Taken number one overall in the 1975 Amateur Draft, Gene Richards debuted two years later for the Padres with a solid rookie year, batting .290 and setting a then-rookie record for Stolen Bases (56).   Richards kept it up for the Padres as a decent leadoff hitter, swiping more bases and batting over .300 twice, 1978 and 1980.  He would also notably lead the NL in Triples in 1981 (12), Singles in 1980 (155), and defensively led all the NL Leftfielders in Assists. Richards bolted San Diego for San Francisco as a Free Agent in 1984, but he never performed as well…
Terry Kennedy played the first three years of his career with the St. Louis Cardinals before he was traded in 1981 to San Diego.  It was a great opportunity for the Catcher, who now had the chance to play every day. In his first season with the Padres, Kennedy batted .301 and was named to the All-Star Team.  Kennedy was not an All-Star in 1982, but he had his best power season, posting personal bests in Doubles (42) and Home Runs (21) while again flirting with .300.  He would show moderate power, hitting at least 10 Home Runs from 1983 to 1986, adding…
Benito Santiago played for nine teams over his 20 years in the Majors, and this might make him seem like he was a journeyman.  That might be what he became, but when his career began in San Diego, he was considered by many to be the best young Catcher in Baseball. The Puerto Rican was signed in 1982 and debuted for the Padres four years later, appearing in 17 Games, thus keeping his rookie eligibility for the following year.  That allowed Santiago, who took over as the starting Catcher, to win the Rookie of the Year, and he arguably had his best…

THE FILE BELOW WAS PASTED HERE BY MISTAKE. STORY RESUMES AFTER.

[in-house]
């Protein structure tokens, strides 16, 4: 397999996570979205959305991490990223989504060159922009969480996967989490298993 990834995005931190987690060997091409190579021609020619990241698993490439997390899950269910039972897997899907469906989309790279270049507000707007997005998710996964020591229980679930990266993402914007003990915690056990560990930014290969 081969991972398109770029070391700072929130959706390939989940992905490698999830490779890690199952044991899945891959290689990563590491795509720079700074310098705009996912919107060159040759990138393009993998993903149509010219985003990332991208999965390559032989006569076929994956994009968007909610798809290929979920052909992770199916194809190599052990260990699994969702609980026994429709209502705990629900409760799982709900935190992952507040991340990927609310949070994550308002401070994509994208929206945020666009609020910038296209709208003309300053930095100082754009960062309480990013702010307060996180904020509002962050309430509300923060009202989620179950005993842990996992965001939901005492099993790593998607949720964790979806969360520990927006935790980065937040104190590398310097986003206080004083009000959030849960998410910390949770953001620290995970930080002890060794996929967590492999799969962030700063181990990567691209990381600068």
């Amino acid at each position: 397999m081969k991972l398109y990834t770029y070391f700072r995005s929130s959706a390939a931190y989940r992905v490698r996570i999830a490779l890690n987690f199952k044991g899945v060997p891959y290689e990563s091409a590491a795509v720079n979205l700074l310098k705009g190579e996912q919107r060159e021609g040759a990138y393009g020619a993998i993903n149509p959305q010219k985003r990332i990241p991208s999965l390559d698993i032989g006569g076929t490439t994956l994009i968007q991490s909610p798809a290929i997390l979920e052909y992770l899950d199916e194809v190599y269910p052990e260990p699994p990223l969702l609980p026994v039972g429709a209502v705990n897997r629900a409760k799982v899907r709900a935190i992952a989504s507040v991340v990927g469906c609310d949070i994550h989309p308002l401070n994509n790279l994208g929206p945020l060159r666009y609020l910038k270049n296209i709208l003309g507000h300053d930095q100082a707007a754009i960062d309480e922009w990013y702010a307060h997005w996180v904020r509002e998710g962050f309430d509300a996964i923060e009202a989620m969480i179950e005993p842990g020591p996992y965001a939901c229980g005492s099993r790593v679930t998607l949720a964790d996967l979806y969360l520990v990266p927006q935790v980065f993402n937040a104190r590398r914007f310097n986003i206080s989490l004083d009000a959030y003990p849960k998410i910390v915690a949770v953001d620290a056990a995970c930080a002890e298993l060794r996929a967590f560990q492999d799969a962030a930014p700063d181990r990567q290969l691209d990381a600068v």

Ed Whitson played eight of his 15 seasons with the San Diego Padres, over two stints, he first a two-year run from 1983 to 1984. Whitson, who first joined San Diego from a trade from Cleveland, struggled in 1983, with a 4.30 ERA and 5-7 record, but he had a much better season in 1984, winning 14 Games against 8 Losses and reducing his ERA to 3.24 with a 1.180 WHIP.  He signed with the Yankees as a Free Agent the following year but returned midway through the 1986 Season. Whitson did not have a good return, finishing the year with…